He further records astonishment at Mr Hohne’s denial that he
ever agreed not to take the matter any further.  He denies that
he indicated to Mr Hohne that the Judge-President was satisfied that
the rules have been complied with, but states that he indicated to Mr
Hohne that the matter may be enrolled subsequent to a letter which he
had addressed to the Judge-President.  He attaches a copy of
this letter dated 24 June 2008 as “MB”.  In it he
states, inter alia:






My
dilemma concerns procedural aspects pertaining to an Edictal Citation
and the subsequent process of a divorce matter currently pending in
the High Court.


The
procedural history of the matter, which I will set out below, serves
to illustrate the nature of the dilemma which has befallen this
matter.


On
the 20th September 2006, I enrolled an application for
leave to sue by way of Edict in the High Court of Namibia.  That
order was granted on the 25th of September 2006 by the
Honourable Mr. Justice Silungwe.  The granted Edict together
with the Intendit was then served by a Process Server in the United
State of America on the Respondent on the 21st of November
2006.


At
this stage, the Application number initially allocated to this matter
was used on all subsequent pleadings filed.  With the benefit of
hindsight, I submit that it is at this stage where the clerks at the
office of the registrar ought to have issued an appropriate case
number used for action proceedings.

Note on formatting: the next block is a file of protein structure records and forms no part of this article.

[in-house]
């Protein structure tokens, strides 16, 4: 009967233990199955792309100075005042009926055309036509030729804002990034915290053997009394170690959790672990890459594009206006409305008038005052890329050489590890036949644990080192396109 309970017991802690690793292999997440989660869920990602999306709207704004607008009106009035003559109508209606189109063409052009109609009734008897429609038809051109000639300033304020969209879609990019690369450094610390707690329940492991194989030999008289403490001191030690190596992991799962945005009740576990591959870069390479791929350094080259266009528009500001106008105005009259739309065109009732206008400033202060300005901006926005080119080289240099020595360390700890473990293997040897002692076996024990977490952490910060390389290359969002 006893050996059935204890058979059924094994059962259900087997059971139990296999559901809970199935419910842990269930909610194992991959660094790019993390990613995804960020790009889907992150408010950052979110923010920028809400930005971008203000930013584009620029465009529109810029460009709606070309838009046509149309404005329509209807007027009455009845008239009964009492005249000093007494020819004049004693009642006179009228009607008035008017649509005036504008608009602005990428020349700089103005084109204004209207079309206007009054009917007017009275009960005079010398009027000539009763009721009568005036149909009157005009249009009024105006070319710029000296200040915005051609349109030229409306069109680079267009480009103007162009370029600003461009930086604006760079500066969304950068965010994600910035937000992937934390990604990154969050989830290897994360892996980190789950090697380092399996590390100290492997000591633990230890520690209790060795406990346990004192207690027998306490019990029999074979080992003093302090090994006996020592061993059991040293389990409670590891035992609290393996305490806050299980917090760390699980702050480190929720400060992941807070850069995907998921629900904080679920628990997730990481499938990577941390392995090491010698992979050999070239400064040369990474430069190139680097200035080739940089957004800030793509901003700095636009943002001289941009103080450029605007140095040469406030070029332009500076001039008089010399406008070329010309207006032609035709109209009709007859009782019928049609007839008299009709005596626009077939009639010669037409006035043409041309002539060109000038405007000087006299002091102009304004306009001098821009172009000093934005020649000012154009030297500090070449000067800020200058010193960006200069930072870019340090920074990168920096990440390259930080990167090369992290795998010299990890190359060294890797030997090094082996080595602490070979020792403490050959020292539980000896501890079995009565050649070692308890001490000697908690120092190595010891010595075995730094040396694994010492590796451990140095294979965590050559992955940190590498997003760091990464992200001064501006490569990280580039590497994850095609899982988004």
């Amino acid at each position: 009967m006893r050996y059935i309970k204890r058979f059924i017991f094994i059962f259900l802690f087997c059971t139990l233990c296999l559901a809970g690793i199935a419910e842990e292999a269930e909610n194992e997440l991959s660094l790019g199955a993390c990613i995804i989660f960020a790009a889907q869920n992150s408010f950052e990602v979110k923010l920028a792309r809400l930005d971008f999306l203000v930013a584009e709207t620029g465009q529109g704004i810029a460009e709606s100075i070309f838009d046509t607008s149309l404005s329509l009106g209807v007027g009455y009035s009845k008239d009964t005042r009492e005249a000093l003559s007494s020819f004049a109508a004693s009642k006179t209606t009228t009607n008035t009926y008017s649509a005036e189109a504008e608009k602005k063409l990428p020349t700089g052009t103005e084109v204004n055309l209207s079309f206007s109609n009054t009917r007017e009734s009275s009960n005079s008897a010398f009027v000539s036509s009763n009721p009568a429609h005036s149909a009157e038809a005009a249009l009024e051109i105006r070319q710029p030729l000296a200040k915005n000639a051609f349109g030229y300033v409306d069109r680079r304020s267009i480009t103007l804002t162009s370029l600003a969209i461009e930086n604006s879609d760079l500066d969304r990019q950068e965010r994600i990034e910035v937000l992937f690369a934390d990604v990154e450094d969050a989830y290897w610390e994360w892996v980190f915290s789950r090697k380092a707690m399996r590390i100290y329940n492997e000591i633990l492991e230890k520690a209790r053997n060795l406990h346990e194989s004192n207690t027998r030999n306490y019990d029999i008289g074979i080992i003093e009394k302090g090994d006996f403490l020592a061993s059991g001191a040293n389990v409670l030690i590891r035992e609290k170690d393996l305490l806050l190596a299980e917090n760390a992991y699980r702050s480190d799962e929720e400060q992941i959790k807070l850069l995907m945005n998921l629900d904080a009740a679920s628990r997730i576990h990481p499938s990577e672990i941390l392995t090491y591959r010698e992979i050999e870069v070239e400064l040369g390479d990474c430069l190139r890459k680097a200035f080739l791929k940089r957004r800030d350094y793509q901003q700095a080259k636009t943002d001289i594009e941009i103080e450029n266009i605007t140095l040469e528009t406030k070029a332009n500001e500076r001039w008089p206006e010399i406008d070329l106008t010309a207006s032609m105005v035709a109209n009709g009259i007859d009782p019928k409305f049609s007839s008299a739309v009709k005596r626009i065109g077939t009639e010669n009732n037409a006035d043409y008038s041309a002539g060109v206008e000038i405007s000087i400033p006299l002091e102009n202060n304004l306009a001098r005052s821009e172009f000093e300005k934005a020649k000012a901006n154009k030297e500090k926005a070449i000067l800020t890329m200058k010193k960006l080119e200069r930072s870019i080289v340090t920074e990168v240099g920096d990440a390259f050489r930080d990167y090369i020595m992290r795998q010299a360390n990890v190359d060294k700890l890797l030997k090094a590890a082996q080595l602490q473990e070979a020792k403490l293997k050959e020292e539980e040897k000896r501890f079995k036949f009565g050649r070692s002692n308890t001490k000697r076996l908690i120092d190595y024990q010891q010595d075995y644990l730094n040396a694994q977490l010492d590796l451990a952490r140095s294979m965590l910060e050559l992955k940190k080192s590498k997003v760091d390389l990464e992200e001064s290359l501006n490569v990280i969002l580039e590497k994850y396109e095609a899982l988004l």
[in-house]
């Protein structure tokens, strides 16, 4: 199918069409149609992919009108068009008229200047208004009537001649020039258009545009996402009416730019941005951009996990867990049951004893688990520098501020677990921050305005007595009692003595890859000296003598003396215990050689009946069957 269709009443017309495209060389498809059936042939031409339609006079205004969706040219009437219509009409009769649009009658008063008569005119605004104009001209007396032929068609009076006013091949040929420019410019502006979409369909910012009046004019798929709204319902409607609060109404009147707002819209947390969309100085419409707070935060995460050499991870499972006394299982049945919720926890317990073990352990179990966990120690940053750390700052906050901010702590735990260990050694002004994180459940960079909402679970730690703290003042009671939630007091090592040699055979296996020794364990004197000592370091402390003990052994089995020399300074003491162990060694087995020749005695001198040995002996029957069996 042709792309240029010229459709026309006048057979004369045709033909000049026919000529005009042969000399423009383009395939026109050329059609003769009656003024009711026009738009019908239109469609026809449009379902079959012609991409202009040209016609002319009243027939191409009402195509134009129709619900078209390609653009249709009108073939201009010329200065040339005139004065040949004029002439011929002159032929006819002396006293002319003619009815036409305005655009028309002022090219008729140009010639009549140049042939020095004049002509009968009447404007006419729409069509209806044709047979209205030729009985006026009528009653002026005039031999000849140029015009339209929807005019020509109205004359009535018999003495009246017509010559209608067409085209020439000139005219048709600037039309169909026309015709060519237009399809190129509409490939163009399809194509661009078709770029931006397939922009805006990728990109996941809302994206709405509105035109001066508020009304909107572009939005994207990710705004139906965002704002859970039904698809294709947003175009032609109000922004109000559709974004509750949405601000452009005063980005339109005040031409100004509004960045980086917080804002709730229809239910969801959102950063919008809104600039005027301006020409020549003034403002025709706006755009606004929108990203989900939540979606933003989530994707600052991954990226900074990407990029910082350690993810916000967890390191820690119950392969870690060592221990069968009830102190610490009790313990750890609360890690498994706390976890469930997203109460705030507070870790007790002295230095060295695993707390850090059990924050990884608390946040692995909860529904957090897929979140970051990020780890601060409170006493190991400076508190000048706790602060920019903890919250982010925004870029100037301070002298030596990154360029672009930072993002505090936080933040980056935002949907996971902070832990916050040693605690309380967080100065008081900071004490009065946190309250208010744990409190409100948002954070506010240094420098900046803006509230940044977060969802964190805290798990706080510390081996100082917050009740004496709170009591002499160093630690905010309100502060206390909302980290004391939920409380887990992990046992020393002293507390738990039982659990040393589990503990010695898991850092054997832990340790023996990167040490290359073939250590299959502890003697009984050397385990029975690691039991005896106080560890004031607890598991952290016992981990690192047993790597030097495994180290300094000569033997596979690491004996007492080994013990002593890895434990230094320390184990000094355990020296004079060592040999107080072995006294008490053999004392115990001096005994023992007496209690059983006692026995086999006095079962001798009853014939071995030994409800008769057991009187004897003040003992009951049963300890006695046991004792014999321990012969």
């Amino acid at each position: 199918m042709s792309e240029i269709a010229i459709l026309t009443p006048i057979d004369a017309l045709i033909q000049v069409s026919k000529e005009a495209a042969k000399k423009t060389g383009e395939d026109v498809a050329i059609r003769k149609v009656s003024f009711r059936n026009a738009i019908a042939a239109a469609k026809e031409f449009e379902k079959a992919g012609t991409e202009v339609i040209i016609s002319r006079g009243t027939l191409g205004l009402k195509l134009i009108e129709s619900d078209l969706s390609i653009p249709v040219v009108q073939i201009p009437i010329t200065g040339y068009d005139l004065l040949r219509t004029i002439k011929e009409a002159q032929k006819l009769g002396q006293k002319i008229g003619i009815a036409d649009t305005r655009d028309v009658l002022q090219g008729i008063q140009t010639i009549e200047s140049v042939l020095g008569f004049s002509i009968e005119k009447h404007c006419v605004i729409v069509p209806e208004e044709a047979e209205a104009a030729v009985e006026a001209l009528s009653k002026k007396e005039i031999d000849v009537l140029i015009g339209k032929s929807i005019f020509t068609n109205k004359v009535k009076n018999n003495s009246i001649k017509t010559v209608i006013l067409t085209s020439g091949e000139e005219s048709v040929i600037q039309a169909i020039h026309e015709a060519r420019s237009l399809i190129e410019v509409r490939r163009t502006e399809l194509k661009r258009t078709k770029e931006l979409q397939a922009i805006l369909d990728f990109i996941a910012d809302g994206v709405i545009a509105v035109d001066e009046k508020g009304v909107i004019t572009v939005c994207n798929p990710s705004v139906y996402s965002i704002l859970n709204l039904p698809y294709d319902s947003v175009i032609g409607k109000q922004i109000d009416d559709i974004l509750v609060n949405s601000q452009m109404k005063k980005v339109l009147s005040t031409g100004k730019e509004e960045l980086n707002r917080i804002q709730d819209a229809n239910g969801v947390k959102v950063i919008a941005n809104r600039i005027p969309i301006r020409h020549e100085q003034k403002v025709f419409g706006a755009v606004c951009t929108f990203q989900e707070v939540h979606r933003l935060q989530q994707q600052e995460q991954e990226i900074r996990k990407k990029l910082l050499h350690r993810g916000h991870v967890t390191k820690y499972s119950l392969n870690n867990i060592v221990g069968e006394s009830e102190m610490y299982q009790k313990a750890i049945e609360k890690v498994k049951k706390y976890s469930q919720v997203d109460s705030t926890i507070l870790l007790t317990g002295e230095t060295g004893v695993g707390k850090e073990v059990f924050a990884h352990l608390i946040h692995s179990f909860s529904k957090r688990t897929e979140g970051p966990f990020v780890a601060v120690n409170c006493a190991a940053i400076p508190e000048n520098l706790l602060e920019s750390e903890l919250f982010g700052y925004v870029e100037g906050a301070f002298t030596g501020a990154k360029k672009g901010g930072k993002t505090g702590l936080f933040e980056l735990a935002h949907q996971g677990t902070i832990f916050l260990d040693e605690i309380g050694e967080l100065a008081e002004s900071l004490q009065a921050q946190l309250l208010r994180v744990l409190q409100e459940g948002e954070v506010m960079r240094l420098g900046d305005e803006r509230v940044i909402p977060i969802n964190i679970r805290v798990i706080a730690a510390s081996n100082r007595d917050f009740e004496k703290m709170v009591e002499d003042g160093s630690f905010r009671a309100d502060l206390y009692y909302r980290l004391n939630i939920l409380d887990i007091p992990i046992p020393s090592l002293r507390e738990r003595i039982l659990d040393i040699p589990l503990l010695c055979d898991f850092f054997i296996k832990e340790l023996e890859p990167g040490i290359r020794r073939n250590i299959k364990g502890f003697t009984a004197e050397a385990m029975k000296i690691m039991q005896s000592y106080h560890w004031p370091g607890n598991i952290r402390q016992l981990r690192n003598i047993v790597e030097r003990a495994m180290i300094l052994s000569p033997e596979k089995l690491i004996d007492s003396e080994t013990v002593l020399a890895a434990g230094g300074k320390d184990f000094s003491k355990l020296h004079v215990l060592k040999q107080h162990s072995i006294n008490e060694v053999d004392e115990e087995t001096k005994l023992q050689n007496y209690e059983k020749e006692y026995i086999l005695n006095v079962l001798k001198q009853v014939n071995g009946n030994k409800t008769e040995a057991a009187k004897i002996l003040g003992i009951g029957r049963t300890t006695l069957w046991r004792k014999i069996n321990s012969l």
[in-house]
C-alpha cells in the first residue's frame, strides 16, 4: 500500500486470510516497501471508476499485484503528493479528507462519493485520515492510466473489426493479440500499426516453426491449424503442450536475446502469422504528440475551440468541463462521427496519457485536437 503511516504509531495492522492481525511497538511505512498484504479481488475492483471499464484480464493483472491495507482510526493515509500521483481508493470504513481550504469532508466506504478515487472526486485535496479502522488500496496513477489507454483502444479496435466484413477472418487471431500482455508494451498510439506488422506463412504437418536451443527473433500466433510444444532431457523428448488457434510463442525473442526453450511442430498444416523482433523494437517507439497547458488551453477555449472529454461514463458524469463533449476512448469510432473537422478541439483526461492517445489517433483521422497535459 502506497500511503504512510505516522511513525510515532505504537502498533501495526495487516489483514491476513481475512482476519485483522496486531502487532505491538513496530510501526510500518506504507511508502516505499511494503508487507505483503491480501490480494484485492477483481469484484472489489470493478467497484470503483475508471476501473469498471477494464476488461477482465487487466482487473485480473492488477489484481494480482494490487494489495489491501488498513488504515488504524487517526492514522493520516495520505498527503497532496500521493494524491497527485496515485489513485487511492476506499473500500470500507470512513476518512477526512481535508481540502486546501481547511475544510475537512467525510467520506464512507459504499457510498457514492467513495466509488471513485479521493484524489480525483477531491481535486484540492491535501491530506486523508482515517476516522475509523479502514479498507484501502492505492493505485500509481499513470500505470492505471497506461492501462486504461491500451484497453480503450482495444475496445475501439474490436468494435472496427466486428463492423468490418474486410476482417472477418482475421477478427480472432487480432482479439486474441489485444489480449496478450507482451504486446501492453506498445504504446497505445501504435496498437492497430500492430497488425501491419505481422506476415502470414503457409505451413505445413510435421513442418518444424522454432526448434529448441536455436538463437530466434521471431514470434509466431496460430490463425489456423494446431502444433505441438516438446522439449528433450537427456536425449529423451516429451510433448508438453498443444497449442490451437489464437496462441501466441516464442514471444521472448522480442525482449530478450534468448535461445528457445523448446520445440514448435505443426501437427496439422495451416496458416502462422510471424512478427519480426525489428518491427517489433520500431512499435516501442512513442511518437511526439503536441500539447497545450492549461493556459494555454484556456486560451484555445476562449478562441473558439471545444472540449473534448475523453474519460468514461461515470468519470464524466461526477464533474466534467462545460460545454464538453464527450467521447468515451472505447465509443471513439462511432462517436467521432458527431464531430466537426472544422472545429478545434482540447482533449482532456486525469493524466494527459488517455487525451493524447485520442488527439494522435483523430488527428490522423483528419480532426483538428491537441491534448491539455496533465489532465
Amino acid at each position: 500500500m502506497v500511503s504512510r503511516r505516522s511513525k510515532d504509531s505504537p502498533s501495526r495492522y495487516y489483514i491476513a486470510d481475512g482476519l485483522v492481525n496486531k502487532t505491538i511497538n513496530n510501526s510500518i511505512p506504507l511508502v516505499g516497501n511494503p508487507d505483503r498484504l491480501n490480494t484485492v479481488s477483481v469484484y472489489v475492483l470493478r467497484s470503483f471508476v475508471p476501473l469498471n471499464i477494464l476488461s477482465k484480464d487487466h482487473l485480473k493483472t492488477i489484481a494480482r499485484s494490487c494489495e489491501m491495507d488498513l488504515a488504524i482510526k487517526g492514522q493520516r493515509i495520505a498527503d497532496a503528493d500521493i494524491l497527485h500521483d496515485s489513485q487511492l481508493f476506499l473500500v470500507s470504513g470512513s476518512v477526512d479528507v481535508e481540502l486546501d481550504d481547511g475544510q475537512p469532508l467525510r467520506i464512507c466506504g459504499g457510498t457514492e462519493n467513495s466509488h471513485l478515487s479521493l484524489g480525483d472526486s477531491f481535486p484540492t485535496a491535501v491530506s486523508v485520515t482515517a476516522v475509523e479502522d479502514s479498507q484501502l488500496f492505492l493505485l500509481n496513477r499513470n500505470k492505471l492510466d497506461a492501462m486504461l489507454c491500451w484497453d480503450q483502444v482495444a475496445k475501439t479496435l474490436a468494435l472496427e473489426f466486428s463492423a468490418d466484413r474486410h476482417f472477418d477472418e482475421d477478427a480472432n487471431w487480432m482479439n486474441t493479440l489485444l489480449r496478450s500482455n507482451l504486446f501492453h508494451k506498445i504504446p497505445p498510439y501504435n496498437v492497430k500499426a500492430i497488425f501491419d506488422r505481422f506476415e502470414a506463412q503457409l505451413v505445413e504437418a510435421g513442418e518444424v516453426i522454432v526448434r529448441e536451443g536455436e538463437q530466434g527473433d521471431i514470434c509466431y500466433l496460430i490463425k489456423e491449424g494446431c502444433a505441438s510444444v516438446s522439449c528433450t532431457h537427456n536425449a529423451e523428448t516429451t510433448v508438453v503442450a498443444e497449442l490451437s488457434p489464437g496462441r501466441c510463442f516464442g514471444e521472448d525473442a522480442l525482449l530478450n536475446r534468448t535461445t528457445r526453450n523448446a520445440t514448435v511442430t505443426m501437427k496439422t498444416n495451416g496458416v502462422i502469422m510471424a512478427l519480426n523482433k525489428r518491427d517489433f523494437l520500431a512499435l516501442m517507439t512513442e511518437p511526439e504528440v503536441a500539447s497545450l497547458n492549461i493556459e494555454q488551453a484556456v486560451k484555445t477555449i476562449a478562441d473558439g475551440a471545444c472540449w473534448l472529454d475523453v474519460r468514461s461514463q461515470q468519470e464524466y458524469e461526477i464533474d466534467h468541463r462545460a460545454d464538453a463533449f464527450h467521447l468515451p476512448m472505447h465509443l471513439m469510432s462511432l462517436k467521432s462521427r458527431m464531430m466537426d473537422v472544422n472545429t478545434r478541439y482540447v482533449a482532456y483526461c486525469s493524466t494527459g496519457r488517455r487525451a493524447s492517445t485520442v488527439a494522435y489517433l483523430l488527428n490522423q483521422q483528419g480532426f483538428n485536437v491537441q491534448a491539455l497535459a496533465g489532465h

After
service of the citation and the intendit upon the respondent in
Kansas, USA, the respondent instructed Messrs Stern & Barnard,
who then files a Notice of Appearance to defend.  Further
pleadings, including a plea, a counterclaim and a plea to
counterclaim were exchanged between the parties, all using the
initial case number being A 267/2006.


I
would now like to apply for a hearing date to hear this divorce, but
my attempts to enrol this case have been thwarted on repeated
occasions by the Registrar, who refuses to allocate a date. 
Despite my attending on his office more than once, and indicating to
him that no more is required than converting the Application number
to an Action number, he remains unwilling to do that.


I
have showed him the authorities on the matter, most eminently Erasmus
on Superior Court Practice, and showed him other divorce actions in
which I have been involved, which have run the full course from
Edictal Citation to a Final Order, which are no different in
procedure to this particular matter, barring the technicality of the
allocation of an “A” number to the file.


...........................................


As
stated earlier, and upon Counsel’s suggestion, I now address
this letter to you in an attempt to solve this matter which requires
no more than the mere issuance of an Action number on the Court file
and the allocation of a hearing date.’






The
applicant’s application to strike






[21]
The applicant applied in the replying papers that the allegations
that Mr Böttger had been untruthful and made false statements
under oath be struck as being scandalous and/or vexatious.